Do you have a reliable fuel supply close to your home?

There are a number of websites that list local fuel suppliers, (DK Till of Histon will deliver all types of solid fuel to your door).

Running cost ‚Äď fuel and spares?

Work out how many hours a week you intend to use the appliance.  Multiply this by the size of the stove = Kwh per week then multiply by the number of weeks usage per year = total Kwh output. To get a rough estimate of running cost multiply this by the costs per Kwh below:


Heating Fuels Range of Prices Energy Average Price Used in the Site
Low High
Gas Unit £ 0.046 per unit £ 0.05 per unit 1 kWh per unit £ 0.048 per kWh
Heating Oil (kerosene) Litre £ 0.52 per litre3 £ 0.54 per litre3 10 kWh per litre £ 0.056 per kWh
Wood Log Ton £ 450 per ton £ 465 per ton 4.2 kWh per kg £ 0.109 per kWh
Wood Chip Ton £ 100 per ton £ 110 per ton 3 kWh per kg £ 0.035 per kWh
Wood Pellet Ton £ 200 per ton £ 255 per ton 4.5 kWh per kg £ 0.051 per kWh
Coal Ton £ 324 per ton £ 328 per ton 9 kWh per kg £ 0.036 per kWh
Smokeless Coal Ton £ 370 per ton £ 420 per ton 6 kWh per kg £ 0.062 per kWh
Bulk LPG Litre £ 0.4 per litre £ 0.45 per litre 7.08 kWh per litre £ 0.063 per kWh
Butane* 4.5 kg Cylinder £ 16.75 per cylinder £ 16.75 per cylinder 13.7 kWh per kg £ 0.272 per kWh

Figures from www. confusedaboutenergy.com and are a year old but it gives an idea of cost.

You will require spares such as replacement fire bricks, fire rope and perhaps glass, so have a look at and factor in replacement costs and how easy it is to acquire the items.

Do you live in a smoke controlled area?

A lot of towns and cities are smoke controlled areas, meaning you will need to get a Defra (Department for Environment, Food and Rural Affairs) exempt stove or only burn smokeless fuels, such as anthracite, on a multi-fuel stove. Check the Defra website to find out more, including an approved list of smokeless fuels.  Here is a link to the smoke control area and streets by name in Cambridge.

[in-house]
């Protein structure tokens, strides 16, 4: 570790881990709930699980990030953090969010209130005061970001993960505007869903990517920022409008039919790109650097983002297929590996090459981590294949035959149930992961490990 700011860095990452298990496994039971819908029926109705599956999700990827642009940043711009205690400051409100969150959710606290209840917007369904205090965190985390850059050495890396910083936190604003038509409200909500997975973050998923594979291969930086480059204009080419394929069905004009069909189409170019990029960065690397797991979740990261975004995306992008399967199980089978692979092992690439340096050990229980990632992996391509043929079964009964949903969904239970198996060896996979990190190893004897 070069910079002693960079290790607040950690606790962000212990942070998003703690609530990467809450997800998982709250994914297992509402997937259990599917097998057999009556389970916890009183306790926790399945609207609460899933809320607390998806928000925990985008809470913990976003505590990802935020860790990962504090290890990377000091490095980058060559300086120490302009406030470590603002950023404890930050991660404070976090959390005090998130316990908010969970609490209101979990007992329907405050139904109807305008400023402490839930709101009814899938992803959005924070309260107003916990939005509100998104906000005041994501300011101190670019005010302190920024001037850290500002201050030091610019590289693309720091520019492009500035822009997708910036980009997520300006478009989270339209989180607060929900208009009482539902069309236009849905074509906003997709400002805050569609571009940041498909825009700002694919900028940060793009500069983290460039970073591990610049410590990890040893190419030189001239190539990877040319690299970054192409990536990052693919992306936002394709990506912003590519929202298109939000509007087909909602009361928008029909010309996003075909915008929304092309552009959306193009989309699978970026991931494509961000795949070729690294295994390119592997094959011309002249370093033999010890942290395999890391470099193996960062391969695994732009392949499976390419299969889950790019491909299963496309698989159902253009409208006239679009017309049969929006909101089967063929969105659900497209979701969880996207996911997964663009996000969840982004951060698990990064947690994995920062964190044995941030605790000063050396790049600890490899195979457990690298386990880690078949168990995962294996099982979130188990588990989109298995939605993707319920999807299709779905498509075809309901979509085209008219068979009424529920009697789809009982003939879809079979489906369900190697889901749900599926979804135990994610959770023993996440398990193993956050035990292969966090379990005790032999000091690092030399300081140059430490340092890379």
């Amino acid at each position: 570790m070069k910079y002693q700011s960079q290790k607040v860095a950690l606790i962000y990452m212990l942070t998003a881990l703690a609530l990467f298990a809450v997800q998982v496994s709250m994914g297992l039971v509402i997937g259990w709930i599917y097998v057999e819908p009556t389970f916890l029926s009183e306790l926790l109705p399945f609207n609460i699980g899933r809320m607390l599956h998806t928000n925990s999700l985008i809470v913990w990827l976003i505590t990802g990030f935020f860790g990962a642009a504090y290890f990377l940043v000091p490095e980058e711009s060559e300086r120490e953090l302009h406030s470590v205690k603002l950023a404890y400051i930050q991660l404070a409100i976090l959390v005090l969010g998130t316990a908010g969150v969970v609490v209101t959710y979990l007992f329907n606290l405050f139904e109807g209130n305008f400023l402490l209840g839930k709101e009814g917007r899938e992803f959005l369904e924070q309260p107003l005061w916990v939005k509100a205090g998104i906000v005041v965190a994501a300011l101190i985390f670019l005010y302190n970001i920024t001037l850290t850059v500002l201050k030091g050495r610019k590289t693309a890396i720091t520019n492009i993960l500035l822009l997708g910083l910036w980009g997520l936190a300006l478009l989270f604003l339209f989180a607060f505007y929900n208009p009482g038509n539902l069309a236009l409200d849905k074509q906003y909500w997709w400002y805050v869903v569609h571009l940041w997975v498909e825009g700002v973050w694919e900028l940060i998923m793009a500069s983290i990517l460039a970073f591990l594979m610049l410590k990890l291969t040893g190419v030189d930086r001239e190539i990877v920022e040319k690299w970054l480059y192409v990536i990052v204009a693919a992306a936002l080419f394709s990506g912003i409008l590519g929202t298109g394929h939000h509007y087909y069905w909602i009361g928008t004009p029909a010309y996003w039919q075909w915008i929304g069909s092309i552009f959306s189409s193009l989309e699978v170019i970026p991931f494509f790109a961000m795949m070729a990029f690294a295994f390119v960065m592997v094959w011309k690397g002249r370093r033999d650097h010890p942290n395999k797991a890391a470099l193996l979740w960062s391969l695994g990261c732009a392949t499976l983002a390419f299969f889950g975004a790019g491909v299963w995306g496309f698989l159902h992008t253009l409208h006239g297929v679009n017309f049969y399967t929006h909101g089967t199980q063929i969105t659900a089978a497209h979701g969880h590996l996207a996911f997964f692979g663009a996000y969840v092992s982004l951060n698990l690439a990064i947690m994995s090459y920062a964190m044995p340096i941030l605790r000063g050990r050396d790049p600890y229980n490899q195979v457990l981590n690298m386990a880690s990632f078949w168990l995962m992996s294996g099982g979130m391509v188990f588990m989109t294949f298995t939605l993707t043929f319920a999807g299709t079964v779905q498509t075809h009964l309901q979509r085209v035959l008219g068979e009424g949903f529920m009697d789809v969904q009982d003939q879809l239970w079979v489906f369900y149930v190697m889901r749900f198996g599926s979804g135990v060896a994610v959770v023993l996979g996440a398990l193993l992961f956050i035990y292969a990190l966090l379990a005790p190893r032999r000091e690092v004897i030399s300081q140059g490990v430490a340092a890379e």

How much space do you have to store fuel?

You’ll need plenty of room to store fuel, especially if you will be burning logs.  Work on an average of about three to four cubic meters of space.  This should ideally be outside but under cover that is easily accessible for deliveries. Smokeless coal comes in plastic sacks and can be stored in less rigorous conditions.


Will you be able to comply with building regulations?

All stoves installations must meet UK building regulations. Building Regulations, Document J, 2010 (free to download) is the regulation to comply with.  For example, there are specifications around how the flue is fitted, the size of the hearth or the distance of the stove from combustibles and walls. These can all affect the type and size of stove you buy, so make sure you speak to an installer before buying. If installing it yourself you must get the Building Control Officer to ensure that the installation complies with Building Regulations.  A HETAS qualified installer, by virtue of there training and qualifications, can sign off their own work to comply with Building Regulations.  Find one for your area here.